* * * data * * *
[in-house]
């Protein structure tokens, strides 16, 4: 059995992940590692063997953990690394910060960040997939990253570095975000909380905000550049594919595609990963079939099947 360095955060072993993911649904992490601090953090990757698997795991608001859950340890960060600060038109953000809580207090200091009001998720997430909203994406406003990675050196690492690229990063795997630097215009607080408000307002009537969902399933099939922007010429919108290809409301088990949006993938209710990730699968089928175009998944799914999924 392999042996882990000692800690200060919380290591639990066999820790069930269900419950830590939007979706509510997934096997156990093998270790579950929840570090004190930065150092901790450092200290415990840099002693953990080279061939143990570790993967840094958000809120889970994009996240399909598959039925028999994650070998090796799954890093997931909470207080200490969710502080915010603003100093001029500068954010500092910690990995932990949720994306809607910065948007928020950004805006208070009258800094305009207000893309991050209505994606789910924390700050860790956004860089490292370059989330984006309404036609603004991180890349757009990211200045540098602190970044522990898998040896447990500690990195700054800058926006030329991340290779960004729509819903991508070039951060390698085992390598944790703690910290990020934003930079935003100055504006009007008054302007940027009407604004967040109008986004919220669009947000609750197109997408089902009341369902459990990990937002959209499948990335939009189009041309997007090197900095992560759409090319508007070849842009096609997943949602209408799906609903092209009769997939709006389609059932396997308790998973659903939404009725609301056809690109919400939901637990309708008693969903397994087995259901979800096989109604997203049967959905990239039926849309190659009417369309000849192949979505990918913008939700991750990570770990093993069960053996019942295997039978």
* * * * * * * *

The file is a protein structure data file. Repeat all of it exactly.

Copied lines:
[in-house]
């Protein structure tokens, strides 16, 4: 059995992940590692063997953990690394910060960040997939990253570095975000909380905000550049594919595609990963079939099947 360095955060072993993911649904992490601090953090990757698997795991608001859950340890960060600060038109953000809580207090200091009001998720997430909203994406406003990675050196690492690229990063795997630097215009607080408000307002009537969902399933099939922007010429919108290809409301088990949006993938209710990730699968089928175009998944799914999924 392999042996882990000692800690200060919380290591639990066999820790069930269900419950830590939007979706509510997934096997156990093998270790579950929840570090004190930065150092901790450092200290415990840099002693953990080279061939143990570790993967840094958000809120889970994009996240399909598959039925028999994650070998090796799954890093997931909470207080200490969710502080915010603003100093001029500068954010500092910690990995932990949720994306809607910065948007928020950004805006208070009258800094305009207000893309991050209505994606789910924390700050860790956004860089490292370059989330984006309404036609603004991180890349757009990211200045540098602190970044522990898998040896447990500690990195700054800058926006030329991340290779960004729509819903991508070039951060390698085992390598944790703690910290990020934003930079935003100055504006009007008054302007940027009407604004967040109008986004919220669009947000609750197109997408089902009341369902459990990990937002959209499948990335939009189009041309997007090197900095992560759409090319508007070849842009096609997943949602209408799906609903092209009769997939709006389609059932396997308790998973659903939404009725609301056809690109919400939901637990309708008693969903397994087995259901979800096989109604997203049967959905990239039926849309190659009417369309000849192949979505990918913008939700991750990570770990093993069960053996019942295997039978």